Seasonal and within season variation (vintage effect) is better understood reviewing the hourly profile for each month. This highlights what part of the season is changing in the context of climate change, information that can be more closely linked to the grapevine responses (Figure 3). January showed more noticeable seasonal and site differences, cooler temperatures (10 – 20°C) decreased, and observations at warmer temperatures (20 – 40°C) increased over the four seasons. December cooler over the four seasons, less hours at higher temperatures (20 – 35°C), March warmed, decreased hours at lower temperatures. The winter months, July showed a slight trend of cooling, more hours at 5 – 10°C. Spring, September warmed with more hours between 15 – 30°C. Relative humidity showed the inverse trend, with observations at lower relative humidity increasing. The summer wind speeds were the highest in the first three seasons, with less light breezes at 0 – 2 m/s, but more hours at higher wind speeds of 4 – 10 m/s.

The study confirmed the hypothesis that grapevine will respond to climate change and continue to do so in the expression of phenology, growth and ripening. Grapevine performances are affected by the constant environmental parameters, despite the differences on vineyard and site level. The finer scale analysis of the climate profile, considering and accounting for the amount of hours at specific classes of temperature, wind and relative humidity with no cut-off thresholds, is a novel approach that explains the grapevine responses. Mapping the frequency of hours at specific thresholds, provides additional information for management at field level. Figure 2, 3 and 4 show the mapping application of hours at specific physiological thresholds important for grapevine functioning. The maps highlight the areas with more or less hours at specific thresholds <20°C (Figure 4), between 25 – 35°C (Figure 5) and greater than 30°C (Figure 6), temperature important for grapevine photosynthesis. This information in a spatial format adds additional information to aid decision making over time and space (


FIGURE 2. Average seasonal temperature frequency analysis, total observed hours at each threshold level 1 – 9 for four seasons (S1 – S4) over study sites, a) SomersetW, b) Elgin, c) Stellenbosch2, d) Vredendal, e) Stellenbosch1, and f) Stellenbosch3.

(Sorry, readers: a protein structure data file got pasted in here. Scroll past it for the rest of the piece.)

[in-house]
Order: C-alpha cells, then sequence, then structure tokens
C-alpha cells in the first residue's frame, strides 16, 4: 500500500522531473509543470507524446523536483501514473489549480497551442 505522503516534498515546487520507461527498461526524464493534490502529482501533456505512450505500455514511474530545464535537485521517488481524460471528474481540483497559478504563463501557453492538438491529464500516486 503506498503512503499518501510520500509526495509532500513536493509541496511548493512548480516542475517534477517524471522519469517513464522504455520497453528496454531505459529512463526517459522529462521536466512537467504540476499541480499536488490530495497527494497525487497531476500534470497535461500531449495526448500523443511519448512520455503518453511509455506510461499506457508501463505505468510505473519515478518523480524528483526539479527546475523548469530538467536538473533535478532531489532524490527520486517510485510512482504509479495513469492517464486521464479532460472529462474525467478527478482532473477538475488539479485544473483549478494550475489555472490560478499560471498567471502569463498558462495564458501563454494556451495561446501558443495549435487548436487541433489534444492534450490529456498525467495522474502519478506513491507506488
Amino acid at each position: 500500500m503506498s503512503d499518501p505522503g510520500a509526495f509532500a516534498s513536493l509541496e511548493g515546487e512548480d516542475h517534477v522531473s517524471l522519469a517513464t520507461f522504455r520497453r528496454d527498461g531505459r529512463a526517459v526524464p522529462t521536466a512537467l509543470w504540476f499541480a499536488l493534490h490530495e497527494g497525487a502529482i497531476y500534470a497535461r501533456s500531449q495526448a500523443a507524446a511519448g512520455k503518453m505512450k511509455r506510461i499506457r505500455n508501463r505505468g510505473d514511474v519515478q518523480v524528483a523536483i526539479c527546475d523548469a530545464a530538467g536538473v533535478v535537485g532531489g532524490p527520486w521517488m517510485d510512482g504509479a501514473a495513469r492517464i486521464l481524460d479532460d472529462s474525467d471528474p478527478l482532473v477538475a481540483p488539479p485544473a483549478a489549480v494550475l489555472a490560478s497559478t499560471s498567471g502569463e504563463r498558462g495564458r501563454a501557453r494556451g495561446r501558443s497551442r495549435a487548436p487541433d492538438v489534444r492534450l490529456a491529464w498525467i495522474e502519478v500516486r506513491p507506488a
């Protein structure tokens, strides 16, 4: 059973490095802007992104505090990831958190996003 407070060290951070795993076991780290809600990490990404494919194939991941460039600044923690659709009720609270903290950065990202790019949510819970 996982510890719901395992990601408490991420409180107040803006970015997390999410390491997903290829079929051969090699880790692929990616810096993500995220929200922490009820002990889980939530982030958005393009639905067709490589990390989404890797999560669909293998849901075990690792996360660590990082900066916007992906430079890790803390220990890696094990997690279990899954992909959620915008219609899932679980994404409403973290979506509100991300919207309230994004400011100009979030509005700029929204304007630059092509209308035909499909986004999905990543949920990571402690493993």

FIGURE 3. Temperature (T), relative humidity (RH) and wind speed (U) frequency analyses as total observed hours at each threshold level for four seasons (S1 – S4) for the month of January for Elgin (left), SomersetW (middle) and Vredendal (right). a) T Elgin, b) T SomersetW, c) T Vredendal, d) RH Elgin, e) RH SomersetW, f) RH Vredendal, g) U Elgin, h) U2 SomersetW, and i) U2 Vredendal.


FIGURE 4. Heat map: November 2018 to March 2019: Hours experienced below 20°C, the areas less favourable for optimal photosynthetic activity (green). The greener areas could require more management practices for more optimal grapevine functioning.


FIGURE 5. Heat map: November 2018 to March 2019: Hours experienced between 25 – 30°C. More hours at 25 – 30°C (greener) are areas of optimal photosynthetic areas, the red areas have less hours at 25 – 30°C, hence would require more management inputs to ensure optimal photosynthesis.


FIGURE 6. Heat map: November 2018 to March 2019: Hours experienced >35°C. More hours above 35°C, red areas have more hours at warmer conditions, less favourable for optimal photosynthesis, more orange to red areas would require management practices to help with the heat.


Globally, the varietal spectrum would change substantially in future since the suitability for the cultivation of a given cultivar is largely temperature driven. Frequency analysis would greatly and effectively guide decision making in this regard. Using the climate profile based on hours within specific classes with no set cut-offs, isolating when in each season there are shifts that would influence grapevine. This detail of seasonal profiling can be used to optimise distribution of a grapevine cultivar in a specific environment, based on grapevine physiology thresholds for optimal functioning in the context of climate change.



The Western Cape wine grape terroir climate variability is dictated by latitude, water sources, topography and climate change. Traditional bioclimatic indices use cumulative units potentially masking some specific events/conditions within seasons. With climate change, seasonal variability and extreme events are increasing. The traditional bioclimatic indices do not account for environmental conditions at plant level, information needed for effective adaption strategies. Frequency analysis based on high resolution (hourly) weather data can detect the extremities and duration of conditions at a specific locality. This article explores the possible climatic details overlooked in the use of traditional bioclimatic indices and daily descriptions of sites compared to hourly profile analysis. The study used six sites with different climatic classifications as described by traditional bioclimatic indices for the period 2012 to 2016. The seasonal climate profile was described based on hours within specific classes with no set cut-offs for temperature, relative humidity and wind specifically. This has provided better insights to guide adaptive strategies, as understanding how the climate is driving the grapevine responses. This analysis gives insights into the temperature ranges and the duration of hours at specific thresholds that could impact the grapevines optimal physiological functioning. Understanding the climatic kinetics/dynamics at field level, aids more effective adaptive strategies.


– For more information, contact Tara Southey at